Re: w/r/t Privacy


On Tue, Nov 4, 2008 at 2:07 PM, Kartikaya Gupta
<> wrote:
> On Tue, 4 Nov 2008 13:05:42 +0000, Andrei Popescu <> wrote:
>> But this is the exact opposite of
>> Greg's argument! So, in effect, you make the case for the Geolocation
>> API spec *not enforcing* a particular privacy mechanism.
> I guess you could see it that way. My point was more that for a platform that already provides Geopriv privacy prompts to the user, the only UI that would be consistent for the web case is the same Geopriv privacy prompt. However, since passing those Geopriv usage rules to the web page doesn't in any way guarantee that they will be used, it would be misleading to the user to display that Geopriv privacy prompt (since it comes with the implicit expectation that those rules will be followed).

Indeed, it appears so.

> So in effect users of that platform are screwed either way. The either get an inconsistent UI that will be confusing, or are misled as to what will happen with their data.

Ah, with this I disagree. What you are saying is true only for the case where:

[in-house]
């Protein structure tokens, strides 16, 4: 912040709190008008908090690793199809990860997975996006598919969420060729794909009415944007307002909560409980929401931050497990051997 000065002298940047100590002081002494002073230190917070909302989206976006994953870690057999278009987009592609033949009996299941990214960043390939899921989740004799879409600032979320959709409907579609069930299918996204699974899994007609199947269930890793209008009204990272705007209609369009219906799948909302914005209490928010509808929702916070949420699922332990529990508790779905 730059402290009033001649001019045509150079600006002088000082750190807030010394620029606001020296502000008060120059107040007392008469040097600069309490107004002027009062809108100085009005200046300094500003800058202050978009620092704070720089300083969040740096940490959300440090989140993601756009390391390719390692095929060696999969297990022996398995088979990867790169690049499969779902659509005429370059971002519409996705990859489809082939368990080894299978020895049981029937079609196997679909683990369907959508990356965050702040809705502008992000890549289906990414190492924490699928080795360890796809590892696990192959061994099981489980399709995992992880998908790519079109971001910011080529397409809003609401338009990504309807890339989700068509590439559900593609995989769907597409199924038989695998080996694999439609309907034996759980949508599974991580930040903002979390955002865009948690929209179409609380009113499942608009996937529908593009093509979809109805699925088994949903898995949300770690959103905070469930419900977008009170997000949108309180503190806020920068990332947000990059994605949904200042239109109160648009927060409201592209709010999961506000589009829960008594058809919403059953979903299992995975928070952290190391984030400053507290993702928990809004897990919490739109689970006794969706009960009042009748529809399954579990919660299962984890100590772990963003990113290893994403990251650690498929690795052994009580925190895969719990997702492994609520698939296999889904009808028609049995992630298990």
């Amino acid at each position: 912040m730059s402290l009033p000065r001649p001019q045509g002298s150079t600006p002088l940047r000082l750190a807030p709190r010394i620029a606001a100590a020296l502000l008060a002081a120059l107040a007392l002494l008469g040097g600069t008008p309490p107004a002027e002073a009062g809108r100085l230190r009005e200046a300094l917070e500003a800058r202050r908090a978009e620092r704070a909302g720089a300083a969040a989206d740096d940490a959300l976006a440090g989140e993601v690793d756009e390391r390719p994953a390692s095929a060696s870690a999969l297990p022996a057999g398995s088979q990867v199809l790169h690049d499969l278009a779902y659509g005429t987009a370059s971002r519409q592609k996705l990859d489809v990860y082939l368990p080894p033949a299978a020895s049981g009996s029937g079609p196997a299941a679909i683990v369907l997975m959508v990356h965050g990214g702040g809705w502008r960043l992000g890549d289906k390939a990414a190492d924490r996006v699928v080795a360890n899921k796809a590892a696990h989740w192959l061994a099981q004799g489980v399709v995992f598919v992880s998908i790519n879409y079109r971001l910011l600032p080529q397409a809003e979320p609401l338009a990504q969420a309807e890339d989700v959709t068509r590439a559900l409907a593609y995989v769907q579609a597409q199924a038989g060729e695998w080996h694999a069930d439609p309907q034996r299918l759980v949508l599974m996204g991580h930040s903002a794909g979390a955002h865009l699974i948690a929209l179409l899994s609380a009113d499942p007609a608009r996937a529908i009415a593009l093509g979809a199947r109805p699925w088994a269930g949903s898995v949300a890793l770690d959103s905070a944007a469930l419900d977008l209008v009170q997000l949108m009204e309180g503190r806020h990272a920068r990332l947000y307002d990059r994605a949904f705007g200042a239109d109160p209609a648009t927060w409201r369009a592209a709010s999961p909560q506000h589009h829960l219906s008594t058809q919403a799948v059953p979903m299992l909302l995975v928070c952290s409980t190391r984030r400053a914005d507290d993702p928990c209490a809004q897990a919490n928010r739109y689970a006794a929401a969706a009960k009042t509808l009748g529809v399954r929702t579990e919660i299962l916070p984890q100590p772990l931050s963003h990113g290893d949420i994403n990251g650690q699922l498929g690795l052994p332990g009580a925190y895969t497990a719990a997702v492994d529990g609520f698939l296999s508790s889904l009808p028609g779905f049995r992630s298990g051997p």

1. The platform implements a mechanism that misleads the users about
what will happen to their data,
2. The Web UA on the same platform decides to implement a different mechanism.

But how about a case where the platform implements a privacy mechanism
that is not misleading? In such a case, the UA will implement / use
the same mechanism, which is both not misleading and not confusing :)
So the point I am trying to make is that the Geolocation specification
should allow an implementation to make its own choices, essentially
making it possible for UAs to actually achieve the optimal
non-misleading and non-confusing scenario.

> So in a way, yes, this API will undermine platform-based attempts at providing fine-grained control over privacy, regardless of whether they are based on Geopriv or something else.

Again, this holds true only if "users are screwed anyway". But I think
that's false, as demonstrated above.

>This isn't the fault of the spec per se, but is just an artifact of how the web works - there's no way to enforce that the usage rules actually get followed.

IMHO, this is an artifact of how such policy based rules work (if
indeed this is how the system in question works), not of how the Web

> Given the choice between confusing users and misleading users, it seems that CDT is advocating the "misleading users" approach and everybody else is advocating the "confusing users" approach. Both seem pretty bad to me, but I can't think of any other solution that makes sense either.

How about the third alternative, which has been suggested several
times in various threads: allowing for the implementation to pick the
best choice for their users?


Received on Tuesday, 4 November 2008 14:50:51 UTC